No one, no one begins their sermons like john the Baptist begins his sermon in the Gospel lesson for today: “You brood of vipers!” “Ack!,” I’m saying, “Is he talking about me?” Who warned you to flee from the wrath to come? Bear fruits worthy of repentance. Do not begin to say to yourselves, “My family has been Lutheran for over five generations.” “I have been a member of this church for fifty years.” “I am a new person I have a perspective nobody else has.” “I have a Masters of divinity.” God is able from these stones to raise masters of divinity.” It takes time to raise a Masters of divinity and a lot of work but it can be done. And there’s nothing wrong, in fact it is a very good thing to be Lutheran for over five generations or a member of the church for fifty years or new, with a very important perspective, or even to have a masters of divinity. It just won’t get you off the hook.
“Bear fruits worthy of repentance.” IF you have two cloaks, share one with someone who doesn’t’ have any. If you have food, share some with someone who has none.
“Even now the ax is lying at the root of the trees,” so if you’re cutting down a tree, you touch the blade of the ax to the place on the tree where you plan to strike first, to show your body where to start cutting. “Every tree therefore that does not bear good fruit is cut down and thrown into the fire.”
John the Baptist! Awfully intense.
Now, this would be the part of the sermon where I pick something that is happening in the world or in our congregation or in our personal lives, that everybody knows, everybody knows shouldn’t be. And we’re kind of relieved to pull it out in the open.
I’m not sure I’ve been here long enough to do that. Besides, it’s joy Sunday. And I’m particularly interested in the last line of the Gospel lesson. It says, “with many other exhortations, John proclaimed the good news to the people. How is this good news?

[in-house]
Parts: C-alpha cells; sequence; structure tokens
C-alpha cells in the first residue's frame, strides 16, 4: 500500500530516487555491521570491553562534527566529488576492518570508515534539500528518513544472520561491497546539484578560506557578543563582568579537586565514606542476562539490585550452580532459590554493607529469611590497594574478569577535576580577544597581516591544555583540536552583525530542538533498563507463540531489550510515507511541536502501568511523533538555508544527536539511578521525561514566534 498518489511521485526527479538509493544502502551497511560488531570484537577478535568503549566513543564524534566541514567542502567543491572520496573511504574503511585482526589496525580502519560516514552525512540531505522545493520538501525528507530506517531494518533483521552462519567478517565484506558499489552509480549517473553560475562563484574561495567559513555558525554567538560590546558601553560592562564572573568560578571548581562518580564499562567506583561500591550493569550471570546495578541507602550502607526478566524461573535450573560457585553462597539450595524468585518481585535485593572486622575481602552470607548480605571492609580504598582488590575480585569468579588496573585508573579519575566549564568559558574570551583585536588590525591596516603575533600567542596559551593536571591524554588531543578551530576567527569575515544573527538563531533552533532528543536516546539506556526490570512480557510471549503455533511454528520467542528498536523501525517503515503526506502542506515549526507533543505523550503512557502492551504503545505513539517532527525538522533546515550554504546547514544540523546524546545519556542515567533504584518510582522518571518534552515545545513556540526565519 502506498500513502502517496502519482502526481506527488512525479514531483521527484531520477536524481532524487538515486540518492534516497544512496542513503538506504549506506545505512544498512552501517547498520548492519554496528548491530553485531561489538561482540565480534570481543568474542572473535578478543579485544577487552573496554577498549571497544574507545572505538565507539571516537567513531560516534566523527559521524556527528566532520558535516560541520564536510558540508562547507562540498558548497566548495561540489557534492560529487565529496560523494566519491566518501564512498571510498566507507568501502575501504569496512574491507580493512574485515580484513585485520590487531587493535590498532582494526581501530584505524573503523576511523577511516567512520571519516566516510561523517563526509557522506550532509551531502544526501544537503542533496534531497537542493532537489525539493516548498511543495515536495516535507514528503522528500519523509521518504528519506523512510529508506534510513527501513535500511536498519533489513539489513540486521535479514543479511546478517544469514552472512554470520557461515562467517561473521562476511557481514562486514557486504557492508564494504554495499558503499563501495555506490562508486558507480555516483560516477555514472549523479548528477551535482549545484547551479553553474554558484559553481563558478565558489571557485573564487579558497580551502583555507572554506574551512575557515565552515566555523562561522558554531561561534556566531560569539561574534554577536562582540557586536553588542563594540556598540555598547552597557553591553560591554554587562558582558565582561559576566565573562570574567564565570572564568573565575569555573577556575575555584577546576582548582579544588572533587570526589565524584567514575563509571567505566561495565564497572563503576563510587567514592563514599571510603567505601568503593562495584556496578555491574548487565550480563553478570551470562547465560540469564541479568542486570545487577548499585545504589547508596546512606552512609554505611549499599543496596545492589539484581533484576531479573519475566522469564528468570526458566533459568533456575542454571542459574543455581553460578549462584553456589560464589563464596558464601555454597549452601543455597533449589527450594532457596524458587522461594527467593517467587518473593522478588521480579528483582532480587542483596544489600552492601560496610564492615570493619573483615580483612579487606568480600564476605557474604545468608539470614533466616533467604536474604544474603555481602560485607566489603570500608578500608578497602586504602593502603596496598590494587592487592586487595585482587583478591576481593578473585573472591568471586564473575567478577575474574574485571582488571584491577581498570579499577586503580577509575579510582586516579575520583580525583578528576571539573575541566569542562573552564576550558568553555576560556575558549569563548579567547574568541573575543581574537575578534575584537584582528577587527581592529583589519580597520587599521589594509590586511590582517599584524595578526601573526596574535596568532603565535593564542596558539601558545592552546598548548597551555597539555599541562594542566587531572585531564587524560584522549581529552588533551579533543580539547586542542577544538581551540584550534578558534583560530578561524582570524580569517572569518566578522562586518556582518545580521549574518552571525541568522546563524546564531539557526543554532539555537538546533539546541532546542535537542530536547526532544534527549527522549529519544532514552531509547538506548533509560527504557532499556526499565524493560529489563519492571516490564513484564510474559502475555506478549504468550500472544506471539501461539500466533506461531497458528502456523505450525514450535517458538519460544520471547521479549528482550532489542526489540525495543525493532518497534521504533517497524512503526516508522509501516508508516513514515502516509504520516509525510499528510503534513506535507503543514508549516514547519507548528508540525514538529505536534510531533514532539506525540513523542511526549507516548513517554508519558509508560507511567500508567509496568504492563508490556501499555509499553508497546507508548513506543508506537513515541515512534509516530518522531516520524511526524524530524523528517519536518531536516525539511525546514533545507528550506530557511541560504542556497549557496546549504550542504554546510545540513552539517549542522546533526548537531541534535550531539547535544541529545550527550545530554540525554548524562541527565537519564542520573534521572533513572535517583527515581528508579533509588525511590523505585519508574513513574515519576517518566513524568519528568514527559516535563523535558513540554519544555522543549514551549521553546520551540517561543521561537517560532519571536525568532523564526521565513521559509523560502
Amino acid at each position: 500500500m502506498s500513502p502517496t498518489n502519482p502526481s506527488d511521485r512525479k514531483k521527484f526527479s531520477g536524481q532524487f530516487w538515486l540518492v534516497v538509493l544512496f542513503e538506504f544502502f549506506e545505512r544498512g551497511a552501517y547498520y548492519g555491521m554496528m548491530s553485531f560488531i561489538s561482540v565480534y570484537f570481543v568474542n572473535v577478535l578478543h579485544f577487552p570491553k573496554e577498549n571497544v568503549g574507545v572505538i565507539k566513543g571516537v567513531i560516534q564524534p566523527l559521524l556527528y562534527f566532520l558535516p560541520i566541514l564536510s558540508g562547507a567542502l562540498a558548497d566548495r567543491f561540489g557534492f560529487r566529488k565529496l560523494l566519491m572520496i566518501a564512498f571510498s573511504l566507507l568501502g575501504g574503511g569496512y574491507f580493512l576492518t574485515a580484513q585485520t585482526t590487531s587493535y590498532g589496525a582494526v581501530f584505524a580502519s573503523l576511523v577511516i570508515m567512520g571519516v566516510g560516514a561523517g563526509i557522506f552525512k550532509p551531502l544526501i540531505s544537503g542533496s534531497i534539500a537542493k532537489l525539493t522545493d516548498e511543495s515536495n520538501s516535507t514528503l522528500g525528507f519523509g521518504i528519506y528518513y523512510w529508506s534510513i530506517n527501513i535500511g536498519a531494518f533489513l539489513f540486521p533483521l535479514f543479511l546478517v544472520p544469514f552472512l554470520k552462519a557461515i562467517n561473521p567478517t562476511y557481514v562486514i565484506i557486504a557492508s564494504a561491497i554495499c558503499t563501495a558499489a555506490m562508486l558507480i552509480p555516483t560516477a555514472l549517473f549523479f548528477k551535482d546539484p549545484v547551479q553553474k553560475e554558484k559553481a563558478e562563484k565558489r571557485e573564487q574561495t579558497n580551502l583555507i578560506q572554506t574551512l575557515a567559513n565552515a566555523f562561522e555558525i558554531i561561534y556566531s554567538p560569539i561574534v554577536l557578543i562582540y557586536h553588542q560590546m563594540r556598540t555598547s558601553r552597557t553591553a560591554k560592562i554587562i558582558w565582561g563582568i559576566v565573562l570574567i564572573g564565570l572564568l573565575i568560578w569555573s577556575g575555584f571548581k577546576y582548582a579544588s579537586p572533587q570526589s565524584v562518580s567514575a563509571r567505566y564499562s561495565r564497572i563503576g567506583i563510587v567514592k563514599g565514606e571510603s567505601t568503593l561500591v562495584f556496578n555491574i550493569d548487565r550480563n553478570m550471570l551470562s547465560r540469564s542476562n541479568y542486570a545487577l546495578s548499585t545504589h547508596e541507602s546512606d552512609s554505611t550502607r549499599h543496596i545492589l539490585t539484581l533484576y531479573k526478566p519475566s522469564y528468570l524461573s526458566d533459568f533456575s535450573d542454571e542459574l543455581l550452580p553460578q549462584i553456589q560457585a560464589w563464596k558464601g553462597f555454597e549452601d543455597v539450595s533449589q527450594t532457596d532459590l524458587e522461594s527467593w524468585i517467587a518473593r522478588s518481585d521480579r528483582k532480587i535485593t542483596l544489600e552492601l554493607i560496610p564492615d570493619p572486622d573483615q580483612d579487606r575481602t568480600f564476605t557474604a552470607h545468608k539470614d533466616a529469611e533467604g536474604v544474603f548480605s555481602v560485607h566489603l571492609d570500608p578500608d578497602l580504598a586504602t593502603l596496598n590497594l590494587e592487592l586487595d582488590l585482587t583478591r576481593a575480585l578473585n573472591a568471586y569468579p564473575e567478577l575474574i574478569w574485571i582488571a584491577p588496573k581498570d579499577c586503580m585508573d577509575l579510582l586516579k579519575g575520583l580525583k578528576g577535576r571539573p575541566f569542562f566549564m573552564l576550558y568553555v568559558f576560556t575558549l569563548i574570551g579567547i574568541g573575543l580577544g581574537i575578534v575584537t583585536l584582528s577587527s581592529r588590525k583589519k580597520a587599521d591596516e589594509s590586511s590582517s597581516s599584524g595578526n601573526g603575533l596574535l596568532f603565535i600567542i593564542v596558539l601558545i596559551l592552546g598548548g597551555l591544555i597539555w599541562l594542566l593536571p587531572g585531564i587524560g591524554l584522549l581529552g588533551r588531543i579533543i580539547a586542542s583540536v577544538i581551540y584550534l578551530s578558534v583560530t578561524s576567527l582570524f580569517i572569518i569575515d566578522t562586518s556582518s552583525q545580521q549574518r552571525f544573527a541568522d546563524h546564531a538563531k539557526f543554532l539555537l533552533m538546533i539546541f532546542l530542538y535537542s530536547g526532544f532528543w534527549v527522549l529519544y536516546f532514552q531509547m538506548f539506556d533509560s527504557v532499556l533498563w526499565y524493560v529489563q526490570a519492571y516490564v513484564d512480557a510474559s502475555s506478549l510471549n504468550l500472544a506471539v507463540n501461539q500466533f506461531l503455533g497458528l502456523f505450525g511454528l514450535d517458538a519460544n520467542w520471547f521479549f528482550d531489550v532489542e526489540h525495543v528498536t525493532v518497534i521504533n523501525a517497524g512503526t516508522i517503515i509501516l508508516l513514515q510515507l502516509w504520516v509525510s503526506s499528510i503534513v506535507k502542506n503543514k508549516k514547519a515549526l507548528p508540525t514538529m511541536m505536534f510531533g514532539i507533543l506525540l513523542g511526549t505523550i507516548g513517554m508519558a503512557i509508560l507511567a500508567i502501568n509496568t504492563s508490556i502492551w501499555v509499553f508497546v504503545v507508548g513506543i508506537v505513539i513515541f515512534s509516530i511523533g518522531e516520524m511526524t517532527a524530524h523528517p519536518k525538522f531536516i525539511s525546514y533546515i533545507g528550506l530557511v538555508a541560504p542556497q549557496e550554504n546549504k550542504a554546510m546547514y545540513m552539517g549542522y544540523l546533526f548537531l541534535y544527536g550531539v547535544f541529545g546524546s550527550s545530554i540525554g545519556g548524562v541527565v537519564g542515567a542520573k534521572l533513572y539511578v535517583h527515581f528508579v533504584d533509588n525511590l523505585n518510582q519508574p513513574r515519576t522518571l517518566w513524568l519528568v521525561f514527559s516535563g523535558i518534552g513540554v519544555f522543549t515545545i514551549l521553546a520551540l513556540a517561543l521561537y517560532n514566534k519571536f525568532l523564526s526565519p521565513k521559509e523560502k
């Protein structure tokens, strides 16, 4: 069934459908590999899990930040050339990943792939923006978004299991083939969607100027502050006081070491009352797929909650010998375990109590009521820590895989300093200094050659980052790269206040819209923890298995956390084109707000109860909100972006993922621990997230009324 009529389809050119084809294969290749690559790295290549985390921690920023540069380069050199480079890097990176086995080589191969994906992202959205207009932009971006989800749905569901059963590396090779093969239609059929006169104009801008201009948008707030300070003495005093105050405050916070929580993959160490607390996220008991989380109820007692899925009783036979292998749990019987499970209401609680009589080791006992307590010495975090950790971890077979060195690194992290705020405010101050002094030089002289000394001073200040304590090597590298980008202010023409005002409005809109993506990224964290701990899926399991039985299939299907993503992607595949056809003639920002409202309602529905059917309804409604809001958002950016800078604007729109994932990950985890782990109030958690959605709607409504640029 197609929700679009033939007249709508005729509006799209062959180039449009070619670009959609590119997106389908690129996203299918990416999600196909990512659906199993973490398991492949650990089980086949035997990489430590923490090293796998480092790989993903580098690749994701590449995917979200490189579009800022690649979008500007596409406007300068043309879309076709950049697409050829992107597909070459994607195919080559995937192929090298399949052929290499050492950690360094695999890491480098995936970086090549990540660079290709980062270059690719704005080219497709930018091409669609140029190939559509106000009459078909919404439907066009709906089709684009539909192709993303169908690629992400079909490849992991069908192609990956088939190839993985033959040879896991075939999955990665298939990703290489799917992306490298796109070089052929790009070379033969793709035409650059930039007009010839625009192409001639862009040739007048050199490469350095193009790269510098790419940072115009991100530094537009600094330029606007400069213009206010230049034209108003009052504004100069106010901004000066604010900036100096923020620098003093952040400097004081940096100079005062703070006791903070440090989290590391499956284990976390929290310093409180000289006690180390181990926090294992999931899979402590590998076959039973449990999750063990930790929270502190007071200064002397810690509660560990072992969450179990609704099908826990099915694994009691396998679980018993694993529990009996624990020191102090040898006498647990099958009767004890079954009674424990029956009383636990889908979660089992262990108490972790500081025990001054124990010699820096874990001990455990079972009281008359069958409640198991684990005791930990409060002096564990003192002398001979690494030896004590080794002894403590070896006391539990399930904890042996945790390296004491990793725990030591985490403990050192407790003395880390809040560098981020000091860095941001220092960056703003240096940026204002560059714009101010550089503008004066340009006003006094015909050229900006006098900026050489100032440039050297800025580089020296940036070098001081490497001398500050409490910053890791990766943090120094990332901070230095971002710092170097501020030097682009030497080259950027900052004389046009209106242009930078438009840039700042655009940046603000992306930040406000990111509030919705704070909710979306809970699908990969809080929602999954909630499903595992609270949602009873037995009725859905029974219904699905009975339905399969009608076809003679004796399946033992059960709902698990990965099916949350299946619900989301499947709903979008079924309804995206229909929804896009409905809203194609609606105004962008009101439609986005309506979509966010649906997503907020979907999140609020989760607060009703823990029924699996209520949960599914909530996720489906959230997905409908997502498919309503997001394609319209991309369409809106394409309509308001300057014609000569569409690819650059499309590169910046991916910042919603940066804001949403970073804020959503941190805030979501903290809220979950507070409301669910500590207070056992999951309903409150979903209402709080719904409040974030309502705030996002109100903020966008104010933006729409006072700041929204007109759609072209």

We’ll hear it in a couple of weeks, “Behold, I bring you good news of great joy.” Good news.
Maybe here is one piece of it. Wouldn’t it be a relief to have the parts of us that hang there, dragging bearing no fruit, cut away? Wouldn’t it be a relief if those withered, bitter branches, full of hatred and cynicism and a sense of entitlement and arrogance and despair could be cut away?
He is coming to baptize you with the Holy Spirit and with fire. Remember that Spirit and breath are the same word in both Greek and Hebrew. Spirit and wind. What happens to a fire if you breathe on it? What happens to an established fire in the wind?
Wouldn’t it be nice if those branches of bitterness and resentment and entitlement and despair and hate were to burn away. Wheeew, to nothing? That would be good news.
C.S. Lewis, one of the most popular Christian writers of the mid twentieth century, wrote a series of children’s fantasies entitled the Chronicles of Narnia. The third book in that series, entitled the Voyage of the Dawn Treader, begins like this: “There was once a boy named Eustace Clarence Scrubb, and he almost deserved it.” That has got to be one of the greatest first lines of a book ever. And it was true. Eustice was a twerp. He was self-centered. Everything was everybody else’s fault and he could not be expected in any way to help deal with it. He had no imagination. No compassion.